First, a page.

1. Although the Welwyn Parish has a diverse population, there are a large number of elderly/older residents, many of whom are not fully mobile. There is a dependency on the car as a mode of transport for those who are able to drive.


  1. Likewise, schools in rural communities are not always within walking distance of homes, nor are the homes served by bus routes that provide an adequate service to meet the needs of parents and residents.


  1. We have considerable reservations about policy 4, page 51. Assumptions are made that car usage can be reduced by introducing parking restrictions.  This is all well and good for areas where the public transport system is fit for purpose; sadly in our Parish it is not, especially outside working hours and at weekends.  There is no direct transport link from the village to the nearest train station.  The one, extremely popular, bus route to London was withdrawn three years ago.  Cuts from County Council subsidies have resulted in cuts to bus timetables.  This leaves residents with no option other than the car.  We have a Catch 22 situation.



  1. In addition, a policy that restricts parking in town centres and high streets will eventually kill off the small businesses altogether. The reason that the big supermarkets are successful is because there is parking and people don’t have to struggle on buses with heavy shopping or walk long distances from bus stops.  What is needed is a policy that does not discourage the use of local shops and we are strongly opposed to any increase in parking restrictions or charges.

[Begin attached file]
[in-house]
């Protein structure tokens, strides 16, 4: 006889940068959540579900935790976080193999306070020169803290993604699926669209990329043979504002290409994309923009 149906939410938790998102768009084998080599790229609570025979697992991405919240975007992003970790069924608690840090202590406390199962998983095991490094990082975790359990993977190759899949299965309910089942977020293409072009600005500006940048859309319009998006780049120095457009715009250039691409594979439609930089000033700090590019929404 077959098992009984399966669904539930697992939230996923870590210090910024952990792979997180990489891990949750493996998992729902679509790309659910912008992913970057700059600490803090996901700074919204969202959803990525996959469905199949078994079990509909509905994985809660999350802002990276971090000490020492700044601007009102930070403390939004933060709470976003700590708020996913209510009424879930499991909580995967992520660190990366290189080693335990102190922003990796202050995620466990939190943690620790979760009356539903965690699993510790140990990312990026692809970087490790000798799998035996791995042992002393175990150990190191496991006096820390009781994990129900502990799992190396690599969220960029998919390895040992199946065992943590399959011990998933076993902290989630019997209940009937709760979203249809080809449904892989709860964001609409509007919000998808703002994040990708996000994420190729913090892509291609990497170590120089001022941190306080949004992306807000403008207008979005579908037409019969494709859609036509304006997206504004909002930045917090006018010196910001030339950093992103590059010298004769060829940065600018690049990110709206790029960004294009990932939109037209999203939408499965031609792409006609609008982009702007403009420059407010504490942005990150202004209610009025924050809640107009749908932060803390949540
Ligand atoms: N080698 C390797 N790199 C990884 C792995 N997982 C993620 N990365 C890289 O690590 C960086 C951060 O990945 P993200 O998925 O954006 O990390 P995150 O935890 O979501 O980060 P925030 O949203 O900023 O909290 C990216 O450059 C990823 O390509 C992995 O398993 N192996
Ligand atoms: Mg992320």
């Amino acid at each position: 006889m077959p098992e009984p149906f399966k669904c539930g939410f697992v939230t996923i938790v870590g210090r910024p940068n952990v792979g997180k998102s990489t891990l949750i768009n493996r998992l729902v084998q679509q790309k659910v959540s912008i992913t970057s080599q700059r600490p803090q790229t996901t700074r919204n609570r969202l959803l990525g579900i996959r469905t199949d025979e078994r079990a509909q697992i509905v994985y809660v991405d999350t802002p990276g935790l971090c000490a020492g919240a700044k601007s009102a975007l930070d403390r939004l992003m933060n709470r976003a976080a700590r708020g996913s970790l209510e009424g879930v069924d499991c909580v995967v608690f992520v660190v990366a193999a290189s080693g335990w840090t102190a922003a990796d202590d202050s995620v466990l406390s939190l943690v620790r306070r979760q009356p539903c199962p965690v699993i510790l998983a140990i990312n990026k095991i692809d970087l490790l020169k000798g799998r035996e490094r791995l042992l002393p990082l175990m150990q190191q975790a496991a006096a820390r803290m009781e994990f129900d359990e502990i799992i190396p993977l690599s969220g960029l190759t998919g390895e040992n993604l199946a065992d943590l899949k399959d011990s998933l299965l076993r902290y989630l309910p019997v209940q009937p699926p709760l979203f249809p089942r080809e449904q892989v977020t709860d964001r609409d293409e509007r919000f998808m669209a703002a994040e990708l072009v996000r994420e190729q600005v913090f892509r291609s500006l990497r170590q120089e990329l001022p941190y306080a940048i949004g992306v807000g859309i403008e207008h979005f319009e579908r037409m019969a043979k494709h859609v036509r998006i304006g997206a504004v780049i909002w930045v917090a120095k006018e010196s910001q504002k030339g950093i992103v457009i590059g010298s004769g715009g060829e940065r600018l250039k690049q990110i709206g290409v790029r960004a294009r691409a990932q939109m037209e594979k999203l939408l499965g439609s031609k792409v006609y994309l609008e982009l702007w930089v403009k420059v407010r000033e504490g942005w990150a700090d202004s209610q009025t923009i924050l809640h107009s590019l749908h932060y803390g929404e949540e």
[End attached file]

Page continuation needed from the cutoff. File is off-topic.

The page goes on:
1. The A1(M) has a junction leading directly into Welwyn village. This becomes a rat-run during rush hours for vehicles trying to overtake the congestion on that section of the motorway by cutting through the village and rejoining the A1(M) at the next junction.  The result is total congestion during peak times and a risk of danger to pedestrians using the narrow High Street pavements.



  1. The consistent requests to Highways from Parish, Borough and County councillors for a trial traffic lights scheme during peak times have not been granted. This issue is a continuing bone of contention for residents and we fail to understand the reasoning behind not at least running a trial.


  1. The proposed “smart” motorway will not, in our opinion, provide a solution to or alleviate this problem. In particular, there is major congestion during peak periods in all directions from the junction 6 northbound slip road, known locally as “The Clock” roundabout.  This blocks the B197 as far as Woolmer Green, the A1000 through to Digswell and the B656 as far as Codicote.  Residents report that it takes longer to reach the motorway than it does to drive to London once they have joined it.  A journey that should take 5 or 10 minutes can easily be 30 minutes or more.